Leading on from my last post I maintain that for me at least photography is a form of research. I find things that interest me and photograph them until the reasons for my interest start to crystallise out or I conclude that I’m never going to understand.
The range of research I have done on museum curation, archaeology and story-telling with objects clearly foregrounds the issue of curatorial choice and/or incomplete evidence in our interpretation and ability to create narrative. As I noted previously my meanderings on the foreshore left me unconvinced that I could really construct a social history of West Cumbria from the detritus on the beach. I have concluded that rather than seeing this as an obstacle, I need to embrace it as a narrative on the incompleteness of our understanding of the past – on the subjectivity of documentary photography.
In broad terms what I am going to do is identify the 15 categories I discussed previously, produce the images as postcards coupled with genuine textual observations on the interpretation of related finds from the past and couple them together in a set with an invitation to the assessors to scatter them at random and select 15 to build a story ofthe community behind the beach.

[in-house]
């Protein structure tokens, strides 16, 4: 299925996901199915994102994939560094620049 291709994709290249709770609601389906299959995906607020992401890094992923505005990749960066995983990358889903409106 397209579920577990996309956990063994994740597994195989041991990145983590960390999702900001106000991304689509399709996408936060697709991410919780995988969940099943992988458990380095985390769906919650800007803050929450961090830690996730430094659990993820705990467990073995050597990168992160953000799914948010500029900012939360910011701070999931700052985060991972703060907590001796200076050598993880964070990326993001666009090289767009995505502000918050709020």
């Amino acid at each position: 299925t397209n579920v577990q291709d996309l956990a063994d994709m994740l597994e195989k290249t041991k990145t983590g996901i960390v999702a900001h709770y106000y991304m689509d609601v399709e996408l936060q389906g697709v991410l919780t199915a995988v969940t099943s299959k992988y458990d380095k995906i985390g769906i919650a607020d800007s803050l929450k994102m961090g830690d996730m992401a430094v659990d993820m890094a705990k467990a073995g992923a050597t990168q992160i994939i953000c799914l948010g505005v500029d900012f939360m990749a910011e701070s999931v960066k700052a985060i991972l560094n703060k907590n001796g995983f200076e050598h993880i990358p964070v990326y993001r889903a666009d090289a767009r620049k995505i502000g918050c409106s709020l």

There are some theoretical difficulties in this approach in that I have to opportunity to select items to tell some stories more strongly than others, but I would argue that this simply reflects natural or curatorial processes that favour some objects over others. To return to one of my books of the moment, Bahn’s Archaeology: A very Short Introduction, we are constantly projecting messages that reflect our own prejudices and beliefs – so why not produce a work that reflects that?